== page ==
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Lawsuit accuses NCCU chancellor and two BOG members of misconduct


Students at N.C. Central University, one of UNC system's five HBCUs. Photo courtesy of Keisha Williams. 

Former N.C. Central University vice chancellor for administration and finance, Benjamin Durant, filed a lawsuit against NCCU Chancellor Johnson Akinleye, who was installed in his position April 19.

Just two days before the installation ceremony, Durant filed the suit alleging he was wrongfully terminated by Akinleye and seeking damages.

Durant was employed at NCCU as of October 2014 and terminated from his position Jan. 31.

Durant was told he was terminated because of a change in the strategic direction of the division and administration of finance, Durant’s attorney Katie Abernethy said.

Durant alleged in the lawsuit that his termination was actually due to his objection to the misappropriation of state funds that was used to purchase Akinleye a luxury SUV. He also claims that it was due to his reporting the misconduct of Akinleye and two members of the UNC Board of Governors in respect to a multimillion dollar development contract for the school.

The lawsuit is filed against Akinleye in both his professional and personal capacity as well as against NCCU.

Durant is now seeking compensation for his losses under the North Carolina Whistleblower Act and common law as well as full reinstatement and back pay.

According to the lawsuit, Akinleye requested the school give him a SUV with Bluetooth technology a few weeks after his appointment in June 2017. He was given a new Nissan Pathfinder, leased from the State Motor Pool.

In October, he requested the car be replaced with a GMC Yukon Denali with features like black exterior, leather interior and Bluetooth technology.

On Dec. 13, 2017, the N.C. Department of Administration sent a letter to Akinleye stating the Denali was a luxury vehicle and would not be purchased or assigned for his use. NCCU administration recommended the SUV be financed by the NCCU Foundation, but it was ultimately paid for with state funds.

While Durant was on vacation, NCCU used the General Fund to purchase the Denali for $69,403.91 on Dec. 20.

According to the lawsuit, Durant repeatedly told Akinleye not to use state funds. When Durant would not drop the issue, Akinleye became enraged.

“In his anger, Chancellor Akinleye yelled at Mr. Durant and called Mr. Durant 'stupid' and 'clueless,'” the lawsuit said.

It also said that at this same meeting, Durant allegedly got up to leave the conversation and heard Akinleye yell, “You’re gone!”

The meeting took place Jan. 29, and Durant was terminated Jan. 31.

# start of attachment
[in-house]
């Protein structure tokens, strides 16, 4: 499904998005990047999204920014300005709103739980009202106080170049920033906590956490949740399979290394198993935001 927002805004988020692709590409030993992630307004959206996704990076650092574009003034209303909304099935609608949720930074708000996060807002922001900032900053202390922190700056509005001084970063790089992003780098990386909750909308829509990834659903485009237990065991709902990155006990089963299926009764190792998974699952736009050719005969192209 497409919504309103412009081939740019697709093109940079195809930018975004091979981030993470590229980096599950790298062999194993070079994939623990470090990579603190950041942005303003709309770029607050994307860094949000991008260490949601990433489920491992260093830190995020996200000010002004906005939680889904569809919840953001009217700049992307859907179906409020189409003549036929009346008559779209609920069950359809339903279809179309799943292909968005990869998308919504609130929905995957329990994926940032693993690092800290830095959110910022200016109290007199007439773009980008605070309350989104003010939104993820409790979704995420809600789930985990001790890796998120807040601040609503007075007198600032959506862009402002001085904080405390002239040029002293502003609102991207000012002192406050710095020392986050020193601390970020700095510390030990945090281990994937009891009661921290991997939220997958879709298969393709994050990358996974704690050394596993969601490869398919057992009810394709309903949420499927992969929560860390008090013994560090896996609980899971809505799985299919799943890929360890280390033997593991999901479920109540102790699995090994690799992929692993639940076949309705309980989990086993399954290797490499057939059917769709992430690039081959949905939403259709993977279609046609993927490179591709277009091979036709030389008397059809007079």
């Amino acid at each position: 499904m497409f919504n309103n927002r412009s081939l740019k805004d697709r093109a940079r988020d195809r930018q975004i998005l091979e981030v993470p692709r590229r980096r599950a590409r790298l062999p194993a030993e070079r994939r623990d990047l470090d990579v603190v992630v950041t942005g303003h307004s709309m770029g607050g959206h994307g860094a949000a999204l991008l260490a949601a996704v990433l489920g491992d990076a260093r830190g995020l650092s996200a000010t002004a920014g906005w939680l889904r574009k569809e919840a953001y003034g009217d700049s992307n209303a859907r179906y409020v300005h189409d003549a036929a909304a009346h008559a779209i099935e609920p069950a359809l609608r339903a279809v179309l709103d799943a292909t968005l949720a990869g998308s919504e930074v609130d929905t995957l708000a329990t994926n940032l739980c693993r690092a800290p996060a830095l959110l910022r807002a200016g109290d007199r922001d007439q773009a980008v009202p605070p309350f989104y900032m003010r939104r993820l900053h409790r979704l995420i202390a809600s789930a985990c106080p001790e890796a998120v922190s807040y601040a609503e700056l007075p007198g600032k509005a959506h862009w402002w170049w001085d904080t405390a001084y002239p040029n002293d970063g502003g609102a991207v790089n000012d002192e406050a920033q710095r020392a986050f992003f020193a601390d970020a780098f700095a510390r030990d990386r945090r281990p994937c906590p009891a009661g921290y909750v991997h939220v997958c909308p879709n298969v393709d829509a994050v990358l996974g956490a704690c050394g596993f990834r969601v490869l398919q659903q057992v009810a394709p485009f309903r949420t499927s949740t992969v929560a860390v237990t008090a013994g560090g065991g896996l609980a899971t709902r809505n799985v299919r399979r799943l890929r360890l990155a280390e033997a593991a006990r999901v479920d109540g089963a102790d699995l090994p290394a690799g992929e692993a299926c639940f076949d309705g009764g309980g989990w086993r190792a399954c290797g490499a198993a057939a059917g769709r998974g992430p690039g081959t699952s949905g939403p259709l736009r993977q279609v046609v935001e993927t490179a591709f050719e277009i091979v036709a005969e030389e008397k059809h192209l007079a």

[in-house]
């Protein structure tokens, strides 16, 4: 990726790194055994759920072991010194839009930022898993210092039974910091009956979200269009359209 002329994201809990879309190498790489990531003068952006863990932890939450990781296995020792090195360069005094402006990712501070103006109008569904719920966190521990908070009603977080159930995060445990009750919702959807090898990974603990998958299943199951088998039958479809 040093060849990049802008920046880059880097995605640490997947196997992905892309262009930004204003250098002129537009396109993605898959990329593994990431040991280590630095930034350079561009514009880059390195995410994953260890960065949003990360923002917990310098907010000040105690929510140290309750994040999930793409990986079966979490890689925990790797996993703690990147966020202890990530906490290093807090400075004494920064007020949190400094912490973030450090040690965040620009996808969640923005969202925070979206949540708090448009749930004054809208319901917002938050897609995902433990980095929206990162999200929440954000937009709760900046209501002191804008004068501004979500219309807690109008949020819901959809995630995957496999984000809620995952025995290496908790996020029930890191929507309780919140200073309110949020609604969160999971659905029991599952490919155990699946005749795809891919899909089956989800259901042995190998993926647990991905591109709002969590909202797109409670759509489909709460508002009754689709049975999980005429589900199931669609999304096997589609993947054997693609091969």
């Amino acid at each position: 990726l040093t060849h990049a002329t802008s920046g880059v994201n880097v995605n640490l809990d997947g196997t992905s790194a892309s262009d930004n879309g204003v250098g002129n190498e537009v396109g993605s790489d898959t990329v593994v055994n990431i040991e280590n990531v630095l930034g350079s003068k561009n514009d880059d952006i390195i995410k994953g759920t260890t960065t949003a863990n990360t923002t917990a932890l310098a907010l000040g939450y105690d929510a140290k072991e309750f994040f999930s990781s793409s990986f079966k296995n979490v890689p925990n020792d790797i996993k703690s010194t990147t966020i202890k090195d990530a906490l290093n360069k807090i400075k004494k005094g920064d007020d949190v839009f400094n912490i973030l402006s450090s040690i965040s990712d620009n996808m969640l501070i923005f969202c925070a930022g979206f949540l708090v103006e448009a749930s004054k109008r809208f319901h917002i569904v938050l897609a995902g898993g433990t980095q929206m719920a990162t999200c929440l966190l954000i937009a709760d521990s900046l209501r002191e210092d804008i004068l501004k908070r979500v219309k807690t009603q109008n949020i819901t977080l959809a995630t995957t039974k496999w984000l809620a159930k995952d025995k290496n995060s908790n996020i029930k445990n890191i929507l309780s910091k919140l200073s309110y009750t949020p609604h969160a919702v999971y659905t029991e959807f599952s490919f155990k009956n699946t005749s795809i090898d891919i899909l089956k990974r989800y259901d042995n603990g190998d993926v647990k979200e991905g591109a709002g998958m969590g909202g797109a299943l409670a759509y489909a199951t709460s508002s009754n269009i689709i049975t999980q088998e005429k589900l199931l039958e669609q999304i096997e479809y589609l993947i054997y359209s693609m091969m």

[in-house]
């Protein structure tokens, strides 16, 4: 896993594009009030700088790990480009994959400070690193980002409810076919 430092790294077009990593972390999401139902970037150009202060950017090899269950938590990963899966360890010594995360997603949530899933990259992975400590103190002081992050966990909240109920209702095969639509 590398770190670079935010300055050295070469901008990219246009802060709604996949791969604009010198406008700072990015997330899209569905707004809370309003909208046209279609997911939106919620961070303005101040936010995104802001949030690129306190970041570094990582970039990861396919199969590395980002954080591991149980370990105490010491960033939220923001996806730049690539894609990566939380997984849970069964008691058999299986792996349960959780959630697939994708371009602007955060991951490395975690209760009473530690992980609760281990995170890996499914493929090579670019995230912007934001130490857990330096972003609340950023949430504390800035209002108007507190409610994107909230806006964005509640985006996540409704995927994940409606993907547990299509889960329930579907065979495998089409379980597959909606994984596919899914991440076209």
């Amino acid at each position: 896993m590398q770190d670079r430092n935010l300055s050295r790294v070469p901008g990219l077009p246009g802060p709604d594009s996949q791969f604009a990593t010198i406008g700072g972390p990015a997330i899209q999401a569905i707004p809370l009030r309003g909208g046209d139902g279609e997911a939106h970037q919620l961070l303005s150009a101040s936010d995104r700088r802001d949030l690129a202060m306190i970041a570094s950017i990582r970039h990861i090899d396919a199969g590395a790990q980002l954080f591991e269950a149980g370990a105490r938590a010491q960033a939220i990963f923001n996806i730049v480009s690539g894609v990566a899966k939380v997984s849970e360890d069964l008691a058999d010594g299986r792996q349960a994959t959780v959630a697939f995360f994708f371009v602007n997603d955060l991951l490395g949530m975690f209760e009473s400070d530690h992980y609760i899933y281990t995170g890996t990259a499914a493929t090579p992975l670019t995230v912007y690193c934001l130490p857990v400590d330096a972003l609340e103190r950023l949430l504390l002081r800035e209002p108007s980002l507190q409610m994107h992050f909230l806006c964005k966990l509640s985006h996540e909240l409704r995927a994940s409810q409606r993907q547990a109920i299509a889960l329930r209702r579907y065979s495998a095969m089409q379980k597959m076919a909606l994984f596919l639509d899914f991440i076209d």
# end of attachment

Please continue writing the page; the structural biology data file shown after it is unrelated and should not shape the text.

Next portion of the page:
The GMC Yukon Denali was sold at auction in February for $57,105, The Herald-Sun reported.

The second reason for Durant’s termination, the lawsuit said, was Durant’s objection to the conduct of Akinleye and BOG members Darrell Allison and Harry Smith. It alleges that the three attempted to steer a $90 to $120 million public-private partnership contract, or P3 contract, which would serve to develop new on-campus student housing.

Requests for interviews with Allison and Smith went unanswered.

The lawsuit alleges Akinleye held meetings concerning the P3, several including Allison and Smith. According to the lawsuit, Allison suggested in an October meeting that the school work with private developer Preiss Company.

Durant allegedly objected to this idea on the grounds that the school was obligated by law to run a fair selection process called a Request For Qualifications.

Allison is quoted in the lawsuit as saying, “In the private sector, we go through those processes too, but we already know the developer we are going to pick up front.”

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At one point, Smith suggested Durant should disengage from the P3 selection process, the lawsuit said.

According to the lawsuit, Durant reported this information to a member of the NCCU Board of Trustees but was terminated shortly after.

NCCU denied the allegations in a statement sent by NCCU spokesperson Ayana Hernandez on April 19.

“(NCCU) has acted in accordance to its policies and procedures," the statement said. "The allegations made will be vigorously challenged and defended in the court of law."

NCCU said the RFQ was officially issued Feb. 2. Following the RFQ, the school issued a Request For Proposal to which the Preiss Company was not invited to submit a response. This RFP process is still ongoing.

Now that the case has been filed and the defendant served, the defendants have 30 days from service to answer or otherwise plead in response to the complaint, Abernethy said.